Bonds and loans fulfill different requirements for corporate borrowers. But there are risky loans and risky bonds. The risk profiles of bonds and loans can often be very similar.
Even though bonds and loans are part of the fixed income category, which is viewed as a relatively safe asset class compared to equities, they're not without risk. Both debt types typically get tossed into two categories of risk profiles. The first is investment grade or in the bond market, sometimes simply called a corporate bond. These are well-rated names, you think along the lines as a chip stock, Disney, Coca-Cola, Microsoft. Investment grade companies are usually rated triple B or better by rating agencies. Investment grade loans and bonds are typically unsecured, meaning they're not backed by any collateral, and since they're senior debt instruments, they'll sit above the equity in a company's capital structure, so those investors will have priority to recoup losses in the case of a bankruptcy. The investment grade market is very relationship driven. For instance, in the loan market, the revolving loan itself is very cheap for the borrower to keep, so the lenders aren't making a whole lot of money on it, but they are interested in more lucrative ancillary business that could come from maintaining a relationship with that company. Many investment grade borrowers don't change up their lending groups over the years, it's a very consistent market in that way. Now the other risk profile is the high yield or junk category, which is the label in the bond market. And the equivalent in the loan market is the leveraged loan. These are lower-rated companies, viewed riskier compared to the investment grade space. They're usually rated double B or lower by the rating agencies. A leveraged loan is normally secured, so it is backed with collateral, while a high yield bond is typically unsecured. So because of that, the leveraged loan will sit higher up in the capital structure compared to the high yield bond.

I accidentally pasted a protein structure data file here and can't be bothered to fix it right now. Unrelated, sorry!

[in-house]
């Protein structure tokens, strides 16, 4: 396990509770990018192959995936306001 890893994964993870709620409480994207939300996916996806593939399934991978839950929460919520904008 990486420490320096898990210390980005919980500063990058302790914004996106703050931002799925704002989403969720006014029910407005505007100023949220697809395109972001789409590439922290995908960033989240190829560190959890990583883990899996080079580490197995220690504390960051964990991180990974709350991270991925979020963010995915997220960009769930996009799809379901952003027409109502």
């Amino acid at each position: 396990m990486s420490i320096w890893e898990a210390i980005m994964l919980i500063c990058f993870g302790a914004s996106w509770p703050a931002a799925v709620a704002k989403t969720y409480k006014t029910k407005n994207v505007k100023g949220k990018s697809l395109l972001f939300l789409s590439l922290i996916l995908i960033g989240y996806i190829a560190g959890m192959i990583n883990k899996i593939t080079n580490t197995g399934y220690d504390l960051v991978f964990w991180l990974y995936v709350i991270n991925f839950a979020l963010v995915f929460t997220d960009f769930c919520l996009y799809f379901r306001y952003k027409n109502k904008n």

Once capital has been raised via a bond, the issuer needs to pay the pre-agreed interest or yield generally on an annual basis. Corporate loans however, may have some ongoing criteria which the recipients of the loan needs to meet throughout its lifetime. That said, bonds and loans at the riskier end of the spectrum will have a lot of features in common.